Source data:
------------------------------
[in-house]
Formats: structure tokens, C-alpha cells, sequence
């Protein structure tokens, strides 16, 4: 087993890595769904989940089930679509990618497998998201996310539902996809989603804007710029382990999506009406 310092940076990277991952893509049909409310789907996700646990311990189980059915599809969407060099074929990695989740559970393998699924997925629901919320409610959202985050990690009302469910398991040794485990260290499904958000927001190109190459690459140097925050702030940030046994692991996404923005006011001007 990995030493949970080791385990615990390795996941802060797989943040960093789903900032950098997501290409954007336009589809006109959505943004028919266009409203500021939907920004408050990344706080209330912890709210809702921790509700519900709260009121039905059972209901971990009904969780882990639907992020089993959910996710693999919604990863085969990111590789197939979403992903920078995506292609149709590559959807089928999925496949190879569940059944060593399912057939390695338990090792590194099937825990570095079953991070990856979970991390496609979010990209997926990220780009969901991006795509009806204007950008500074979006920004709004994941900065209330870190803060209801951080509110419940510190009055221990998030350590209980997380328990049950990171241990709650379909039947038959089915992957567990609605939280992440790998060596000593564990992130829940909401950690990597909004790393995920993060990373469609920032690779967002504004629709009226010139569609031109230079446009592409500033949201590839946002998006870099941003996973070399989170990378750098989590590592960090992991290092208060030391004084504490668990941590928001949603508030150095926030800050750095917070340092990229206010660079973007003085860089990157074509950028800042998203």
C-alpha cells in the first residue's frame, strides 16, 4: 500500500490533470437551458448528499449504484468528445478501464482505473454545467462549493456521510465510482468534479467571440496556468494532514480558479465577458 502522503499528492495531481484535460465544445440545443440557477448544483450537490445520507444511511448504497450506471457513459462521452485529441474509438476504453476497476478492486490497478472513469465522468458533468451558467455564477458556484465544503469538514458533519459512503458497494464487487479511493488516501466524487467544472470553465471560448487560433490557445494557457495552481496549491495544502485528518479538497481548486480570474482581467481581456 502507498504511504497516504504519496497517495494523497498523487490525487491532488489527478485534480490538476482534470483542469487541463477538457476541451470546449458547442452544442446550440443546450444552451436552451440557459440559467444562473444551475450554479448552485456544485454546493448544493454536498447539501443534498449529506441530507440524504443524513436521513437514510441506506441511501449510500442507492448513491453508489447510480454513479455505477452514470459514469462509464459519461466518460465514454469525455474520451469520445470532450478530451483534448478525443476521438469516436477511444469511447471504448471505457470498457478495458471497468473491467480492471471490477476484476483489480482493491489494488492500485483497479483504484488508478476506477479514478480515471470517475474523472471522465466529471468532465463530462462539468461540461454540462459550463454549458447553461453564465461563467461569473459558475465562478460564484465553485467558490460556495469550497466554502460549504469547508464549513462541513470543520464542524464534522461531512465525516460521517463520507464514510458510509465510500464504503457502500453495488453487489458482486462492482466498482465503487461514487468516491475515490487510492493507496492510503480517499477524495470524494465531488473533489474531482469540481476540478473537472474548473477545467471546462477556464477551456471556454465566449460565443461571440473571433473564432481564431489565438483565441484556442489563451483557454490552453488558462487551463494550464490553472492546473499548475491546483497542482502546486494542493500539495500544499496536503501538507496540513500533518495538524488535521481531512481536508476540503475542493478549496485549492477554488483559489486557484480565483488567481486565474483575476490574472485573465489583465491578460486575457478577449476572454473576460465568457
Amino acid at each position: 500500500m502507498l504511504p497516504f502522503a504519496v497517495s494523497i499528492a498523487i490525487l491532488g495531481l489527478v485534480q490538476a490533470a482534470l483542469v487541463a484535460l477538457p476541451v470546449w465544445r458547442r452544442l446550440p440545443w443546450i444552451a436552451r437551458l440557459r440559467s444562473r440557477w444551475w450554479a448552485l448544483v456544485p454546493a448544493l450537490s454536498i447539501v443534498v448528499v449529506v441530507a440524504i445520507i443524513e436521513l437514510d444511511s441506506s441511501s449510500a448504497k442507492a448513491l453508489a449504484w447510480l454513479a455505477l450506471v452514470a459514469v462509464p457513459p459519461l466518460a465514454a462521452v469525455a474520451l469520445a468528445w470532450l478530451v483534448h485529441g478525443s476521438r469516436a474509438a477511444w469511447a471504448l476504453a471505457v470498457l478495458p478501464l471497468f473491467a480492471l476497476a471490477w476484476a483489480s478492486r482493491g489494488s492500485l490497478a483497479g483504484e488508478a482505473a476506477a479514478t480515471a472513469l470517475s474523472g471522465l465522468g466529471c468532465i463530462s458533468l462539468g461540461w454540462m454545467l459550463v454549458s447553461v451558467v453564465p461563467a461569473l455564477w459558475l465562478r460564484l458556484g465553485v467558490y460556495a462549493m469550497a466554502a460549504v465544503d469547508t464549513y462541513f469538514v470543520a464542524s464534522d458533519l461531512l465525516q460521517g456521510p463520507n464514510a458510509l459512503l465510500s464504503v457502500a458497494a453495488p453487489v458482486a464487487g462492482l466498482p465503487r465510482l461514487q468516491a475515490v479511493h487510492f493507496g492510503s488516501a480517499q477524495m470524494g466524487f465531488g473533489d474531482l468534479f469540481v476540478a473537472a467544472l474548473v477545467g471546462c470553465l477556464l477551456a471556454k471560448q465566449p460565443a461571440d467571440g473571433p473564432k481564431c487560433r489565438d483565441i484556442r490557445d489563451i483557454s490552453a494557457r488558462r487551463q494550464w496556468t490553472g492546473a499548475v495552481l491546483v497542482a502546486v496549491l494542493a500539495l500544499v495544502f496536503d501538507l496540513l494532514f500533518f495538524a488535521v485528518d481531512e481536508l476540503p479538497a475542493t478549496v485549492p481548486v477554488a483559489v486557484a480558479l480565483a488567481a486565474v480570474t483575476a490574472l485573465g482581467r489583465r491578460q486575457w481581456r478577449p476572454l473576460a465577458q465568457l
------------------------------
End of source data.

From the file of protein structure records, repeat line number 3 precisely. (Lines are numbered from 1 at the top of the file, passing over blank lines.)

């Protein structure tokens, strides 16, 4: 087993890595769904989940089930679509990618497998998201996310539902996809989603804007710029382990999506009406 310092940076990277991952893509049909409310789907996700646990311990189980059915599809969407060099074929990695989740559970393998699924997925629901919320409610959202985050990690009302469910398991040794485990260290499904958000927001190109190459690459140097925050702030940030046994692991996404923005006011001007 990995030493949970080791385990615990390795996941802060797989943040960093789903900032950098997501290409954007336009589809006109959505943004028919266009409203500021939907920004408050990344706080209330912890709210809702921790509700519900709260009121039905059972209901971990009904969780882990639907992020089993959910996710693999919604990863085969990111590789197939979403992903920078995506292609149709590559959807089928999925496949190879569940059944060593399912057939390695338990090792590194099937825990570095079953991070990856979970991390496609979010990209997926990220780009969901991006795509009806204007950008500074979006920004709004994941900065209330870190803060209801951080509110419940510190009055221990998030350590209980997380328990049950990171241990709650379909039947038959089915992957567990609605939280992440790998060596000593564990992130829940909401950690990597909004790393995920993060990373469609920032690779967002504004629709009226010139569609031109230079446009592409500033949201590839946002998006870099941003996973070399989170990378750098989590590592960090992991290092208060030391004084504490668990941590928001949603508030150095926030800050750095917070340092990229206010660079973007003085860089990157074509950028800042998203």